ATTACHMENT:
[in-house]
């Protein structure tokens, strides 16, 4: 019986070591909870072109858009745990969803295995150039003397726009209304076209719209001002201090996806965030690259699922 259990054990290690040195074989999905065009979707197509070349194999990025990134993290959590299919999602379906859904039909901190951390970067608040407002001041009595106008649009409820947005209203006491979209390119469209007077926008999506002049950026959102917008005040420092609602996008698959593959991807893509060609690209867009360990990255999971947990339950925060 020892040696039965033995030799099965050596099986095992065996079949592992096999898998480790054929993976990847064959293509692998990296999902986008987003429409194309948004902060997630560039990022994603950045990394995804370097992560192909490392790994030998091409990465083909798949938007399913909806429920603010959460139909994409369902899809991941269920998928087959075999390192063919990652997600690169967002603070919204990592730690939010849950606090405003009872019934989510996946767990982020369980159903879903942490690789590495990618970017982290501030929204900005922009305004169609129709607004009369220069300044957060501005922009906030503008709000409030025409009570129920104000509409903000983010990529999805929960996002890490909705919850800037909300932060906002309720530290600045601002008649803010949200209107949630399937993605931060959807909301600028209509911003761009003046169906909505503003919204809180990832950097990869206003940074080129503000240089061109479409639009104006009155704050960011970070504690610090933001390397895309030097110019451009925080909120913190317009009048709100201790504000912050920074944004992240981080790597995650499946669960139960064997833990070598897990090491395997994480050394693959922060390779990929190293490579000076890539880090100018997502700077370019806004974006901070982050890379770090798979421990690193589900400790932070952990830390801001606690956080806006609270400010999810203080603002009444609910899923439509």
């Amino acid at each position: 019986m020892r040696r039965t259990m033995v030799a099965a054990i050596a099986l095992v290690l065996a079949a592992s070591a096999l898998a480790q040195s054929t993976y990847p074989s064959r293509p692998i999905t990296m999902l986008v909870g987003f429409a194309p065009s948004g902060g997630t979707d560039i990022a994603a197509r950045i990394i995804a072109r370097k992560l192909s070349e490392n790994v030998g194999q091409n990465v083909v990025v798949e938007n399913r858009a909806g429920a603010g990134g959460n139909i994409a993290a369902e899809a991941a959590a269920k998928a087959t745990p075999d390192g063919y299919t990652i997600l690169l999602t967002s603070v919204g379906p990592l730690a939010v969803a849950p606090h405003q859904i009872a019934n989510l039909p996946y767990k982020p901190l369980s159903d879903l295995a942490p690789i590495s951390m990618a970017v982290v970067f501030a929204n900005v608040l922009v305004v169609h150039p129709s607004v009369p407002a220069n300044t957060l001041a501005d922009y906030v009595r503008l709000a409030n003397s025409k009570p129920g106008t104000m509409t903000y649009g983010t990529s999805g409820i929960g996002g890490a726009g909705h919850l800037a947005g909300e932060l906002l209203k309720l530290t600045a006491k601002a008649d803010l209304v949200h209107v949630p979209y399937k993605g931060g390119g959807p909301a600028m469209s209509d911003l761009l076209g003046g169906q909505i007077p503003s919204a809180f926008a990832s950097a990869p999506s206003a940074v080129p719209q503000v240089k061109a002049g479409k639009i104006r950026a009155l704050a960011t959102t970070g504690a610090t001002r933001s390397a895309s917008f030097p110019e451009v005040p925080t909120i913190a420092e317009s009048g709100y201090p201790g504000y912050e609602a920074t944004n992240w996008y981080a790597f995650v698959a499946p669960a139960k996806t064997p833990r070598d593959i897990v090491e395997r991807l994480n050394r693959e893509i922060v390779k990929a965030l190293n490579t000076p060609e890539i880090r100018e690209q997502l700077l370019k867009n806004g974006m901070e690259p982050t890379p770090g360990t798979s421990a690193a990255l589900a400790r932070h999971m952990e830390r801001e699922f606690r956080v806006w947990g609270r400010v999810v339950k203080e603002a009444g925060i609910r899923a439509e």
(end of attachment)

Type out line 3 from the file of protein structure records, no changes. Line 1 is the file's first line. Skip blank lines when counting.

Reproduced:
């Amino acid at each position: 019986m020892r040696r039965t259990m033995v030799a099965a054990i050596a099986l095992v290690l065996a079949a592992s070591a096999l898998a480790q040195s054929t993976y990847p074989s064959r293509p692998i999905t990296m999902l986008v909870g987003f429409a194309p065009s948004g902060g997630t979707d560039i990022a994603a197509r950045i990394i995804a072109r370097k992560l192909s070349e490392n790994v030998g194999q091409n990465v083909v990025v798949e938007n399913r858009a909806g429920a603010g990134g959460n139909i994409a993290a369902e899809a991941a959590a269920k998928a087959t745990p075999d390192g063919y299919t990652i997600l690169l999602t967002s603070v919204g379906p990592l730690a939010v969803a849950p606090h405003q859904i009872a019934n989510l039909p996946y767990k982020p901190l369980s159903d879903l295995a942490p690789i590495s951390m990618a970017v982290v970067f501030a929204n900005v608040l922009v305004v169609h150039p129709s607004v009369p407002a220069n300044t957060l001041a501005d922009y906030v009595r503008l709000a409030n003397s025409k009570p129920g106008t104000m509409t903000y649009g983010t990529s999805g409820i929960g996002g890490a726009g909705h919850l800037a947005g909300e932060l906002l209203k309720l530290t600045a006491k601002a008649d803010l209304v949200h209107v949630p979209y399937k993605g931060g390119g959807p909301a600028m469209s209509d911003l761009l076209g003046g169906q909505i007077p503003s919204a809180f926008a990832s950097a990869p999506s206003a940074v080129p719209q503000v240089k061109a002049g479409k639009i104006r950026a009155l704050a960011t959102t970070g504690a610090t001002r933001s390397a895309s917008f030097p110019e451009v005040p925080t909120i913190a420092e317009s009048g709100y201090p201790g504000y912050e609602a920074t944004n992240w996008y981080a790597f995650v698959a499946p669960a139960k996806t064997p833990r070598d593959i897990v090491e395997r991807l994480n050394r693959e893509i922060v390779k990929a965030l190293n490579t000076p060609e890539i880090r100018e690209q997502l700077l370019k867009n806004g974006m901070e690259p982050t890379p770090g360990t798979s421990a690193a990255l589900a400790r932070h999971m952990e830390r801001e699922f606690r956080v806006w947990g609270r400010v999810v339950k203080e603002a009444g925060i609910r899923a439509e």